• 8/29/2023
  • Reading time 1 min.

Results of Munich mobility study on Germany's 49 Euro Ticket

"Deutschlandticket" hardly reduces use of cars

Germany's introduction of the 49 euro flat-rate for a monthly nationwide transportation pass, the "Deutschlandticket", has resulted in a ten percent increase in ticket subscriptions for local public transportation services. But only one fifth of the new subscribers have reduced their use of automobiles at the same time. These findings are the outcome of the research project "Mobilität.Leben", organized by an interdisciplinary research team from the Technical University of Munich (TUM) working at the TUM Think Tank.

A train is crossing a railway bridge iStockphoto.com / Bene_A

Data on the "Deutschlandticket", a standardized, Germany-wide public transportation ticket introduced in May 2023, was collected in surveys and captured via smartphone app. The data show that the Deutschlandticket had particularly little impact on the use of automobiles among people who already subscribed to public transportation services before acquiring the new Ticket. This group only reduced its automobile use by approximately 7 percent. Among all those Deutschlandticket holders covered by the study, the share of public transportation in the respective mix of transportation modes used rose on the order of 5 to 7 percentage points.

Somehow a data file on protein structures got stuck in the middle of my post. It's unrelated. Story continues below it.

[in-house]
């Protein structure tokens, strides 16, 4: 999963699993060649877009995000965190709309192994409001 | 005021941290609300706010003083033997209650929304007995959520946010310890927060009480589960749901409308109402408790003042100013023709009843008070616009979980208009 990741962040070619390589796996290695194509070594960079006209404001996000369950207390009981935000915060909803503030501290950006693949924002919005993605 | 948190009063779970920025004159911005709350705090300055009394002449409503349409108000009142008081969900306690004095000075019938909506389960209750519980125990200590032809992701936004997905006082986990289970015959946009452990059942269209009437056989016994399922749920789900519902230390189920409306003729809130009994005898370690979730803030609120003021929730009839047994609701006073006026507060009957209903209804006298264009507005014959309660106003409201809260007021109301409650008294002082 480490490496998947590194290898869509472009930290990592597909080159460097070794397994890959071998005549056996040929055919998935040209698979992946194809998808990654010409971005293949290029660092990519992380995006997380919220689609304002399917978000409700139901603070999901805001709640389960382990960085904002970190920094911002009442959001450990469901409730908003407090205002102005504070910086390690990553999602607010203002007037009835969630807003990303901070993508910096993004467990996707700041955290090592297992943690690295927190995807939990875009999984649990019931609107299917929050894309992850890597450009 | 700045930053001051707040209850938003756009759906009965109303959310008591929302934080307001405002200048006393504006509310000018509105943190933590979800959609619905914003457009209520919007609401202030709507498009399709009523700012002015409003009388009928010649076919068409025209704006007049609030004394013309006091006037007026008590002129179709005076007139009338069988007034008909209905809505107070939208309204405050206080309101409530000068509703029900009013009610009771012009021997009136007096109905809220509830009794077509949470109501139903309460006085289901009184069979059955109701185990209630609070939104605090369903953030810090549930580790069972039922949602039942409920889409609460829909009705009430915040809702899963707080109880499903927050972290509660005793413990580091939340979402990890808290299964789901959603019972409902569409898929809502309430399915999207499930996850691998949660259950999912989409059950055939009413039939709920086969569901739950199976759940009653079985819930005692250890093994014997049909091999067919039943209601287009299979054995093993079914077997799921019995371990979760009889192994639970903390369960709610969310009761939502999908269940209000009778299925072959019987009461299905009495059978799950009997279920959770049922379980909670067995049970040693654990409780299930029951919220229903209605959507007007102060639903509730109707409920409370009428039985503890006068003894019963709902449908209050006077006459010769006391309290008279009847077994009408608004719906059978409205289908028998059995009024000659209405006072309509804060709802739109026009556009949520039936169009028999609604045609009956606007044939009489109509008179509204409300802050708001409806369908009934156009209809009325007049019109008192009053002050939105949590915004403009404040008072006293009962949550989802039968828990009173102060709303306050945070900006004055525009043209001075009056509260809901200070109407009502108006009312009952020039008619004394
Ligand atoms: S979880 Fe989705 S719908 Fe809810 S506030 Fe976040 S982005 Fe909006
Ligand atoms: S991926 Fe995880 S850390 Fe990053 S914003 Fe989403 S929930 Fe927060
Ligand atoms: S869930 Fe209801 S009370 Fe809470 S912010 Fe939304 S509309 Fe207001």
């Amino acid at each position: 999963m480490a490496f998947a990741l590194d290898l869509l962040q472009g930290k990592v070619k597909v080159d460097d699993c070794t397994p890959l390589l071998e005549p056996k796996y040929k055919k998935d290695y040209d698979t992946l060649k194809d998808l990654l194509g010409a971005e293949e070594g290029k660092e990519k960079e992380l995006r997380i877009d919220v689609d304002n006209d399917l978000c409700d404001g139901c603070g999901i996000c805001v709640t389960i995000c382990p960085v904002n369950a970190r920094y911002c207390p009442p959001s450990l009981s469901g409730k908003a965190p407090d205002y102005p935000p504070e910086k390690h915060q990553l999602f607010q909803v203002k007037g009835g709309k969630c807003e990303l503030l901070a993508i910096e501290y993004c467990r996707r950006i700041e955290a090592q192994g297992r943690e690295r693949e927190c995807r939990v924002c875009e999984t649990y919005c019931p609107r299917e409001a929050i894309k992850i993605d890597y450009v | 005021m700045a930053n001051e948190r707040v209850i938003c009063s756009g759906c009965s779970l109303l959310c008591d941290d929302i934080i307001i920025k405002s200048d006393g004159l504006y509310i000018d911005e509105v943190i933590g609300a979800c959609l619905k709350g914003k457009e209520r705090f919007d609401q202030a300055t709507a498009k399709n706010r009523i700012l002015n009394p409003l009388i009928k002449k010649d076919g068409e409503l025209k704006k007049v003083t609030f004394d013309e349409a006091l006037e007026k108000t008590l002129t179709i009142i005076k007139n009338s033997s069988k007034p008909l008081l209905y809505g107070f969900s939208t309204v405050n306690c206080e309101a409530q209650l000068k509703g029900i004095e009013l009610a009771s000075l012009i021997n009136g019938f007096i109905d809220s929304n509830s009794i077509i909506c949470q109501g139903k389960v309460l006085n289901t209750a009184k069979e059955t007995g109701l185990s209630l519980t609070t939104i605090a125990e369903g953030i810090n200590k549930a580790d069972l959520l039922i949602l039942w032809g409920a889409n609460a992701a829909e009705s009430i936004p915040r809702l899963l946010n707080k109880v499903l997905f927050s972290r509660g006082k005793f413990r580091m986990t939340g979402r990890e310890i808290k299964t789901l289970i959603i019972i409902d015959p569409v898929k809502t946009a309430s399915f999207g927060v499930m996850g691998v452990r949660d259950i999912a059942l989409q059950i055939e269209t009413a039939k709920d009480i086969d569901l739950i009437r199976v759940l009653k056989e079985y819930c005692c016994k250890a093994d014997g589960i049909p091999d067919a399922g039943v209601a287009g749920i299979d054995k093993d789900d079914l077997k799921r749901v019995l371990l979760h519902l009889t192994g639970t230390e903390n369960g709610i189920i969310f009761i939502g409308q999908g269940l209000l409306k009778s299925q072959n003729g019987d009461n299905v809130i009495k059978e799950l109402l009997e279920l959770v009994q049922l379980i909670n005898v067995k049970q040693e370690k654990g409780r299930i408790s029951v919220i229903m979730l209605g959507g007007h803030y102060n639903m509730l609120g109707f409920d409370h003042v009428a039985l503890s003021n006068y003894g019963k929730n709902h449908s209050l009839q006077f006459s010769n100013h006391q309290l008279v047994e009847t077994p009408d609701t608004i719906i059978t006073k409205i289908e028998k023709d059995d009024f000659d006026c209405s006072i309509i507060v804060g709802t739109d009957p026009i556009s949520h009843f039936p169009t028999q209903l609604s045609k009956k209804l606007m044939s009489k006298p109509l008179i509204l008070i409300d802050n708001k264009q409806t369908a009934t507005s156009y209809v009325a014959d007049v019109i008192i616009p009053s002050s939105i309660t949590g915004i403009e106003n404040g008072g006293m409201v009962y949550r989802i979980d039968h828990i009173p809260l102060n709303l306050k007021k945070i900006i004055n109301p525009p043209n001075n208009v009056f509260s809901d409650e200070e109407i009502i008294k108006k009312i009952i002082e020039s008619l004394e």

Dr. Allister Loder, lead author of the study, regards the marketing success of the Deutschlandticket at 49 euros per month positively: "Initial findings indicate success in improving the attractiveness of public transportation in Germany and in initiating steps towards a more sustainable mobility system," says Loder. "What is urgently needed now however is the comprehensive expansion of the public transportation service spectrum so that even more people can actually make viable use of the Deutschlandticket."

Final assessment of the Deutschlandticket still pending

The researchers point out that a final assessment of the Deutschlandticket program, initially planned to last until 2025, is not possible at this point in time. In particular, they add, it will be necessary to calculate overall results in terms of the cost to taxpayers for subsidizing the 49 euro price and the subsequent cost savings resulting from CO2 reductions, improved quality of life – especially in cities – and other possible positive societal impacts.

The granular detail of the data on movement and transportation use is a particularly important aspect of the Mobilität.Leben project. This precision makes it possible to characterize and analyze the mutual interactions between price changes and mobility demand at an almost unprecedented level of resolution. A smartphone app evaluated data on 506 Deutschlandticket users on a total of 18,222 user-days. 991 persons participated in each of two additional online surveys.


Allister Loder, Fabienne Cantner, Victoria Dahmen, Klaus Bogenberger: Germany’s Newest Fare: The Deutschlandticket – First Insights on Funding and Travel Behavior. Paper submitted for presentation at the 103rd Annual Meeting Transportation Research Board, Washington D.C., January 2024 https://mediatum.ub.tum.de/download/1720096/1720096.pdf

Further information and links

Technical University of Munich

Corporate Communications Center

Contacts to this article:

Dr. Allister Loder
Technical University of Munich (TUM)
TUM School of Engineering and Design
Professorship for Traffic Engineering and Control
Tel. +49 89 289 22436
allister.loderspam prevention@tum.de

Back to list

News about the topic